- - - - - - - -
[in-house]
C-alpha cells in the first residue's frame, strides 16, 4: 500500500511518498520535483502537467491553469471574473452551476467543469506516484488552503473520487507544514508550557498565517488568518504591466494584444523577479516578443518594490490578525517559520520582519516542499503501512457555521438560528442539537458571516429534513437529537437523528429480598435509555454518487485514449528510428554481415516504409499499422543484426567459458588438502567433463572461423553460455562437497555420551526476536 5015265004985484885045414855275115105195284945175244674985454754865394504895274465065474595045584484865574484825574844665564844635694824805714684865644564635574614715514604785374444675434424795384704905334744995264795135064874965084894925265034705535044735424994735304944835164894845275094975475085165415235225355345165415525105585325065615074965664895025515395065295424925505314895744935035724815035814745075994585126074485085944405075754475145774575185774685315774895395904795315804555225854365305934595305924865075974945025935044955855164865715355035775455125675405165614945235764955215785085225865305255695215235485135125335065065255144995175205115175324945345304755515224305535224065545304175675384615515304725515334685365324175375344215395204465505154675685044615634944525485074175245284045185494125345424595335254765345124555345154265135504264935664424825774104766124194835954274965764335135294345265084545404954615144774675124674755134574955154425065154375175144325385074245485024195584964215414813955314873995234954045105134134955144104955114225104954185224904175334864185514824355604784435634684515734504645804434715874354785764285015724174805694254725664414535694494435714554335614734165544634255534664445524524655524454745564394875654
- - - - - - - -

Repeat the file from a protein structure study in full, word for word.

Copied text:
[in-house]
C-alpha cells in the first residue's frame, strides 16, 4: 500500500511518498520535483502537467491553469471574473452551476467543469506516484488552503473520487507544514508550557498565517488568518504591466494584444523577479516578443518594490490578525517559520520582519516542499503501512457555521438560528442539537458571516429534513437529537437523528429480598435509555454518487485514449528510428554481415516504409499499422543484426567459458588438502567433463572461423553460455562437497555420551526476536 5015265004985484885045414855275115105195284945175244674985454754865394504895274465065474595045584484865574484825574844665564844635694824805714684865644564635574614715514604785374444675434424795384704905334744995264795135064874965084894925265034705535044735424994735304944835164894845275094975475085165415235225355345165415525105585325065615074965664895025515395065295424925505314895744935035724815035814745075994585126074485085944405075754475145774575185774685315774895395904795315804555225854365305934595305924865075974945025935044955855164865715355035775455125675405165614945235764955215785085225865305255695215235485135125335065065255144995175205115175324945345304755515224305535224065545304175675384615515304725515334685365324175375344215395204465505154675685044615634944525485074175245284045185494125345424595335254765345124555345154265135504264935664424825774104766124194835954274965764335135294345265084545404954615144774675124674755134574955154425065154375175144325385074245485024195584964215414813955314873995234954045105134134955144104955114225104954185224904175334864185514824355604784435634684515734504645804434715874354785764285015724174805694254725664414535694494435714554335614734165544634255534664445524524655524454745564394875654